*Thank you to TheNovl for sending me a copy of this book to review. Please know that all of the opinions are my honest thoughts.
I just flew through the Phantom Wheel by Tracy Deebs! The idea for the book was unique and intriguing, and I knew that I would love it. A bunch of teenagers hackers getting played by
a group pretending to be the CIA and accidentally creating the worlds most dangerous computer virus and having to fix it
all during and before finals? SIGN ME UP!
As I mentioned before, I knew that I would love the book before I even started it. It sounded like it had all of the necessary components to make it an exciting, intriguing, and
suspenseful read! In the beginning, the book hit a bit of a lull; I felt as if the story was being told instead of being shown to me. I understand that in the beginning, the story, characters, and scene needs to be set up, but I think that it could have been done better. However,
once the "you've been played" text comes through and the group starts to learn what they have accidentally done, it starts to pick up. Throughout the rest of the book, it is continuously fast-paced, a race against the clock to avoid a worldwide disaster. This pacing makes the book impossible to set down for a second! I sat down after school hoping to
read a chapter or two and ended up reading the whole thing instead. I enjoyed the fast-paced nature of this story, but at parts, I felt as if it was too much. I felt as if the story went from creating a code to straight to running from gunfire and the police while hacking cars. For the most part, the story felt pretty believable, which only added to the underlying sense of dread that THIS was what our world is like. I think that is what made me so attached to
the characters and the story. The fact that it was so eerily similar to today and a technology giant wanted to gather all of our information to sell to the government just makes me so uncomfortable.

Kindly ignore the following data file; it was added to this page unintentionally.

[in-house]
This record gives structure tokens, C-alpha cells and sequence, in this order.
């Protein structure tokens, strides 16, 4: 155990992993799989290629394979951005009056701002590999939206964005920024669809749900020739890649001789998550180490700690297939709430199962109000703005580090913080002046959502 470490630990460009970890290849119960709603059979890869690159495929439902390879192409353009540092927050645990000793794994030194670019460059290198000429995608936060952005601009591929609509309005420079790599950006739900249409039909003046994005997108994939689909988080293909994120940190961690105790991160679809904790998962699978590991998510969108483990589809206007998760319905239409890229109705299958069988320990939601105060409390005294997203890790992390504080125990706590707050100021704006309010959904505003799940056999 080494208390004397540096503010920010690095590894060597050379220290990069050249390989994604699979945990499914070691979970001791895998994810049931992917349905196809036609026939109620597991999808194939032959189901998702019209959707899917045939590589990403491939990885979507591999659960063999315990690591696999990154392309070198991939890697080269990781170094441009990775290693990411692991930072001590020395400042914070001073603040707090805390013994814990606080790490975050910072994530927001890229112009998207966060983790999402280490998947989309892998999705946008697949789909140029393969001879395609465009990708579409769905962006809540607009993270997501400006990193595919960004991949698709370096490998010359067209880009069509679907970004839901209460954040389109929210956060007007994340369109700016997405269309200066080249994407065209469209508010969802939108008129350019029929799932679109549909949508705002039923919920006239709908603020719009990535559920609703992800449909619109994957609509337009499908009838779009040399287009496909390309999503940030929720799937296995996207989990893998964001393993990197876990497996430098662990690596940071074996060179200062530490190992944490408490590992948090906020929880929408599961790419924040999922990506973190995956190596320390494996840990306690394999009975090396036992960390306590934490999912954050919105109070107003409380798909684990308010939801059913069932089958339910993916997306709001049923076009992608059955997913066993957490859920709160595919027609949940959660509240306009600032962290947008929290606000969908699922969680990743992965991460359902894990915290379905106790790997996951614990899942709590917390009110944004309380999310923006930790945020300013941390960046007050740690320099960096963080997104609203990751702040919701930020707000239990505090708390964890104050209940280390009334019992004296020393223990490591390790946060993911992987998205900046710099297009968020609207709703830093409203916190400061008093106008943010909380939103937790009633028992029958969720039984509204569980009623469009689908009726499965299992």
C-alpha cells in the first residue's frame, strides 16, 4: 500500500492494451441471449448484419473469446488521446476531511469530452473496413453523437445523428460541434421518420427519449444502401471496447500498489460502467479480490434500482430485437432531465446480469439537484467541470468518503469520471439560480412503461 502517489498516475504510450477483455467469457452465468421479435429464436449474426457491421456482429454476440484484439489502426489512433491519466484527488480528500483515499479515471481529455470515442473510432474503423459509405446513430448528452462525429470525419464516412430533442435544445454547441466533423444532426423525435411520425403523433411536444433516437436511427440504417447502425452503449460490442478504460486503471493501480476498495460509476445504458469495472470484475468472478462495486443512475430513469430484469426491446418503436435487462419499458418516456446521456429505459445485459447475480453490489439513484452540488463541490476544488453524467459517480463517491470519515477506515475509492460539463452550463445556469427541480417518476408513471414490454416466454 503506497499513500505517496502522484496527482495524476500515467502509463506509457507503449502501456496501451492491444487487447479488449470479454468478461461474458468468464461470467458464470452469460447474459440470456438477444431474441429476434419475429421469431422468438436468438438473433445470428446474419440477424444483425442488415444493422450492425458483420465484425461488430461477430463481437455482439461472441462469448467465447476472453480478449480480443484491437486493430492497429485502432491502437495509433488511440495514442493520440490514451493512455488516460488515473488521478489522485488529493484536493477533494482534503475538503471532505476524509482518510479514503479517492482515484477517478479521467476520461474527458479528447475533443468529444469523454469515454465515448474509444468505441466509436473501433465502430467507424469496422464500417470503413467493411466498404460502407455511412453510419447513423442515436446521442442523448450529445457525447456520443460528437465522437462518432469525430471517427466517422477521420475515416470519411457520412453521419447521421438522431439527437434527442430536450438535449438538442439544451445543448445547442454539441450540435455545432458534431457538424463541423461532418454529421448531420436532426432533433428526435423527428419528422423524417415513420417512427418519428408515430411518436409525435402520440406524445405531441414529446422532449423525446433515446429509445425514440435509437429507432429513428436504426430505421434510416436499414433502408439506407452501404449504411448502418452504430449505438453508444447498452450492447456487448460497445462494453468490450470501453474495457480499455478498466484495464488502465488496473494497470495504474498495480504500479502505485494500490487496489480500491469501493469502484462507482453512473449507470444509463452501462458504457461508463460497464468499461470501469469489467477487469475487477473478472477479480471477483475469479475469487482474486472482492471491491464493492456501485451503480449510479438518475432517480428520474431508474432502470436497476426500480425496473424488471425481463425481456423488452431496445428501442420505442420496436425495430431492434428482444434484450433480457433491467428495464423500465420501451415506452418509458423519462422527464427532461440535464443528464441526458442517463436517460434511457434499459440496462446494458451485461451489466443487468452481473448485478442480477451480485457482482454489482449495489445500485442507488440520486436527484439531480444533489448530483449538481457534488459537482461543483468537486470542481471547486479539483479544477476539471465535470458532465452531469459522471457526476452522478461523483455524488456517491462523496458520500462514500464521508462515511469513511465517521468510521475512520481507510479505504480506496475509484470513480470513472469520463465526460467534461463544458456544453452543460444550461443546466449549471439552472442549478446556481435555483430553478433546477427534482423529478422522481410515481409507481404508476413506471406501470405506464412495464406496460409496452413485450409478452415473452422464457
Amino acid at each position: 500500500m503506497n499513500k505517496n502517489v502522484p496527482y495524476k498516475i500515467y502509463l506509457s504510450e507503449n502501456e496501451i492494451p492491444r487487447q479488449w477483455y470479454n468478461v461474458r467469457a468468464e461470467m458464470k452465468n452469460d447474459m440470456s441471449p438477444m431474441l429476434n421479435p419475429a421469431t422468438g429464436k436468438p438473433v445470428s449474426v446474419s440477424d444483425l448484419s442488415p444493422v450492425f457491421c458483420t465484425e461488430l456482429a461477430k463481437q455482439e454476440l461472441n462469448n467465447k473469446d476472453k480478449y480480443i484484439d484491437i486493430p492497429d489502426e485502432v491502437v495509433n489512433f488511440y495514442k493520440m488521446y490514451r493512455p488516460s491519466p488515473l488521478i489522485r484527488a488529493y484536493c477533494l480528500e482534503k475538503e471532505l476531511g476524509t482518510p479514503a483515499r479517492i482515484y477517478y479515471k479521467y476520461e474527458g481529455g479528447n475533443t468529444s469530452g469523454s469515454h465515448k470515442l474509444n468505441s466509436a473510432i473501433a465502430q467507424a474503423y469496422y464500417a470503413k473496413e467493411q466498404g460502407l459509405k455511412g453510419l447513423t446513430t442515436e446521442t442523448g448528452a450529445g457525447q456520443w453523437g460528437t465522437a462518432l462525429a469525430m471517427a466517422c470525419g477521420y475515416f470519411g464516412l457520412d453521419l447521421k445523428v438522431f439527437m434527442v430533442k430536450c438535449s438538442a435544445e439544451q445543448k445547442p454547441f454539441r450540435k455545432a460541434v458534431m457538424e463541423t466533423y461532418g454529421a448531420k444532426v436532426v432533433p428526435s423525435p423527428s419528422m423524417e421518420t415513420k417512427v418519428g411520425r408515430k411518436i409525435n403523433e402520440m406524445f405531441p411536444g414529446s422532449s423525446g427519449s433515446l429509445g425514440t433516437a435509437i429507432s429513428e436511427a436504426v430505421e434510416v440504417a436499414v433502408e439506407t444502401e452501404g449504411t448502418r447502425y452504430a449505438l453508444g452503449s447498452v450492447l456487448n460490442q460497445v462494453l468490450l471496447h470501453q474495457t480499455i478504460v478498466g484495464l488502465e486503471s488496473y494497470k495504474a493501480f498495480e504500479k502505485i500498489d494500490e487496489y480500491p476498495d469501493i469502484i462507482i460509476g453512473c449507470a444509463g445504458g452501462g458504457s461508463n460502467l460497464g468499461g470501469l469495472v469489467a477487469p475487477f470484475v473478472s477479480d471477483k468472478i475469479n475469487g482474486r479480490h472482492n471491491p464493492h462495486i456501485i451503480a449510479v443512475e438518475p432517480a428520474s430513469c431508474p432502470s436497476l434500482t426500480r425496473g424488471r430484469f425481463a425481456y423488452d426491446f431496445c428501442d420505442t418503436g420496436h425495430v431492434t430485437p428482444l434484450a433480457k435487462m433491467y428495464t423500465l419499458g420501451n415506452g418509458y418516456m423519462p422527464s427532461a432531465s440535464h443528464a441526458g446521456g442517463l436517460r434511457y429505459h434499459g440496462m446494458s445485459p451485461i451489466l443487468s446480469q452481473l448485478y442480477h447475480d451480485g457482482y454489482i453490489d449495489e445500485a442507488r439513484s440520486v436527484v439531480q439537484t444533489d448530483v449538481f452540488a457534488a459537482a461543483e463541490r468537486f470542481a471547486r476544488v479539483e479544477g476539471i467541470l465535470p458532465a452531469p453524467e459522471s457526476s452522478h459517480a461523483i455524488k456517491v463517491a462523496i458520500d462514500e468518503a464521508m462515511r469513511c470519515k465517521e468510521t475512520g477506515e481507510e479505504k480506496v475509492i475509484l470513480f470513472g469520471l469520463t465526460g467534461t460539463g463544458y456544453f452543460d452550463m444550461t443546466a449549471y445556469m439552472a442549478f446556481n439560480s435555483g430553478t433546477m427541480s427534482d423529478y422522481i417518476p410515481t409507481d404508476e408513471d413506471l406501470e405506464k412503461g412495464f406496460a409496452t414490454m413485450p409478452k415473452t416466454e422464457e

I love the writing style that Deebs had. I'll be honest; I am not a fan of coding and things having to do with the technical aspect of technology. This undoubtedly stems from a bad experience at coding camp where all we did was copy code that our instructor wrote on the board without explaining to us what it did. However, the writing and the fun that the characters had while hacking made me, more than once, want to learn how to code! It
seems like it would be so much fun and so rewarding once you write a successful code or
be able to get past a firewall! The writing helped to immerse me into the hacking world. I loved all of the technical terms; however, some went over my head, and I had no idea what the characters were talking about or doing. It wasn't too disruptive that I had to stop and look up the words, but it did leave me pretty confused!
And the multiple POVs! I am a huge fan of having multiple points of view, but here, I felt as
if it was too much. Switching between all six of the characters, or what felt like it, made me super confused and I often had to go back to the chapter headings to see which
perspective I was reading from. I only definitively knew that I would be reading from
Harper's perspective because of the nicknames that she gave everyone else.
I liked the characters in this book, but I didn't feel as if I could fully connect to them. I loved learning more about them through their little profiles. But, I felt as if I never really got to know them and their little habits. I have a feeling that the multiple perspectives were meant to help shine some light on the characters' personalities, but I don't believe that they did.
To me, it seemed as if the characters almost had the same voice which made it even harder for me to distinguish between the characters when the point of view changed. While it sounds like I didn't enjoy the characters, I did. I love how they interacted with each other
and watching them learn and grow together as a team.
In conclusion, the Phantom Wheel was a great read. It was full of suspense and action, and I just couldn't put it down! Quite honestly, the way coding and hacking was portrayed, made me want to give coding a try again. While the multiple POVs and some terminology made it hard to understand what point of view was being shown or what was going on, it didn't take too much away from the experience. I would recommend this book to anyone who wants to read a fantastically written, fast-paced book!